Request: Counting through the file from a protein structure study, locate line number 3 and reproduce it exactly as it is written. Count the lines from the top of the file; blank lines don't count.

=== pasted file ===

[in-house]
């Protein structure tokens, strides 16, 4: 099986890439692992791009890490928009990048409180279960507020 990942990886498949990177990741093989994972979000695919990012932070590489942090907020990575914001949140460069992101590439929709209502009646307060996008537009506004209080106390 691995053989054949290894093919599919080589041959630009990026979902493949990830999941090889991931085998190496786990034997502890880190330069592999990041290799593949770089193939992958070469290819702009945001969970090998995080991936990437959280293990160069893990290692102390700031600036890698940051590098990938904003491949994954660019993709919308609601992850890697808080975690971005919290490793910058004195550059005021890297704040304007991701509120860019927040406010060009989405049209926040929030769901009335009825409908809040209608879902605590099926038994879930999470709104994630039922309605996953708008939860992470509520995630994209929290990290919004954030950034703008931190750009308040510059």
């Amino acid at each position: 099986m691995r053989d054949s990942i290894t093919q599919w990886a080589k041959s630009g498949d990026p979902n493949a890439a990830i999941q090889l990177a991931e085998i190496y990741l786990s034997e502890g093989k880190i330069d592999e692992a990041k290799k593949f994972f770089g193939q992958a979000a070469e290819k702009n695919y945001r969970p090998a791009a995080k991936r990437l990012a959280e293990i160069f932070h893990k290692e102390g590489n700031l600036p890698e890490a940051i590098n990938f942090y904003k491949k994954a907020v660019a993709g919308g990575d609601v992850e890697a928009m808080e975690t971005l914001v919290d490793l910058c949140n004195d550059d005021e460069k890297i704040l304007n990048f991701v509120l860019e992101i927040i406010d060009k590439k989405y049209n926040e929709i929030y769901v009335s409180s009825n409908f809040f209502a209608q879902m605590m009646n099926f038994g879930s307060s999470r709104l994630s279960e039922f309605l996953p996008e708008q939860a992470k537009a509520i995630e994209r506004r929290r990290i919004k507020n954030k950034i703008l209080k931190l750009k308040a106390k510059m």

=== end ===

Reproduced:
């Amino acid at each position: 099986m691995r053989d054949s990942i290894t093919q599919w990886a080589k041959s630009g498949d990026p979902n493949a890439a990830i999941q090889l990177a991931e085998i190496y990741l786990s034997e502890g093989k880190i330069d592999e692992a990041k290799k593949f994972f770089g193939q992958a979000a070469e290819k702009n695919y945001r969970p090998a791009a995080k991936r990437l990012a959280e293990i160069f932070h893990k290692e102390g590489n700031l600036p890698e890490a940051i590098n990938f942090y904003k491949k994954a907020v660019a993709g919308g990575d609601v992850e890697a928009m808080e975690t971005l914001v919290d490793l910058c949140n004195d550059d005021e460069k890297i704040l304007n990048f991701v509120l860019e992101i927040i406010d060009k590439k989405y049209n926040e929709i929030y769901v009335s409180s009825n409908f809040f209502a209608q879902m605590m009646n099926f038994g879930s307060s999470r709104l994630s279960e039922f309605l996953p996008e708008q939860a992470k537009a509520i995630e994209r506004r929290r990290i919004k507020n954030k950034i703008l209080k931190l750009k308040a106390k510059m």